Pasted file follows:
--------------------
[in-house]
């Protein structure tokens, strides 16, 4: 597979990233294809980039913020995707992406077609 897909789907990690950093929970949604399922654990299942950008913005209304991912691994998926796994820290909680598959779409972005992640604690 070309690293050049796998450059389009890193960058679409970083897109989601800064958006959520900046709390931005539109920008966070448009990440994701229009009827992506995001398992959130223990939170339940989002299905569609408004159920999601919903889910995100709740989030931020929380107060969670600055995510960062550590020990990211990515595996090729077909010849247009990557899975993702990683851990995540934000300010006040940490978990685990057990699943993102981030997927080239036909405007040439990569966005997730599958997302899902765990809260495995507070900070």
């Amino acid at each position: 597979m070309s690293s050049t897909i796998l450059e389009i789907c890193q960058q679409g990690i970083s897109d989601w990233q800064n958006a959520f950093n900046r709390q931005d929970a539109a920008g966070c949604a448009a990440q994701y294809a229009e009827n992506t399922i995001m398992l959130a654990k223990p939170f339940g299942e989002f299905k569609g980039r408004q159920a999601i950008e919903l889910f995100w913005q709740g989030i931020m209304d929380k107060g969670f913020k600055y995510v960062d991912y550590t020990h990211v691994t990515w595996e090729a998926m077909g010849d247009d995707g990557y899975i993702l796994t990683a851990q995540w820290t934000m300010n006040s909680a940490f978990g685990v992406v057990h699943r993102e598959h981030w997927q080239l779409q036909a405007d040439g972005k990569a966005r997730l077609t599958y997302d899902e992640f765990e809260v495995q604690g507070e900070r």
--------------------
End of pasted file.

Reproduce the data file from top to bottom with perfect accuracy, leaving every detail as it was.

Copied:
[in-house]
């Protein structure tokens, strides 16, 4: 597979990233294809980039913020995707992406077609 897909789907990690950093929970949604399922654990299942950008913005209304991912691994998926796994820290909680598959779409972005992640604690 070309690293050049796998450059389009890193960058679409970083897109989601800064958006959520900046709390931005539109920008966070448009990440994701229009009827992506995001398992959130223990939170339940989002299905569609408004159920999601919903889910995100709740989030931020929380107060969670600055995510960062550590020990990211990515595996090729077909010849247009990557899975993702990683851990995540934000300010006040940490978990685990057990699943993102981030997927080239036909405007040439990569966005997730599958997302899902765990809260495995507070900070």
């Amino acid at each position: 597979m070309s690293s050049t897909i796998l450059e389009i789907c890193q960058q679409g990690i970083s897109d989601w990233q800064n958006a959520f950093n900046r709390q931005d929970a539109a920008g966070c949604a448009a990440q994701y294809a229009e009827n992506t399922i995001m398992l959130a654990k223990p939170f339940g299942e989002f299905k569609g980039r408004q159920a999601i950008e919903l889910f995100w913005q709740g989030i931020m209304d929380k107060g969670f913020k600055y995510v960062d991912y550590t020990h990211v691994t990515w595996e090729a998926m077909g010849d247009d995707g990557y899975i993702l796994t990683a851990q995540w820290t934000m300010n006040s909680a940490f978990g685990v992406v057990h699943r993102e598959h981030w997927q080239l779409q036909a405007d040439g972005k990569a966005r997730l077609t599958y997302d899902e992640f765990e809260v495995q604690g507070e900070r």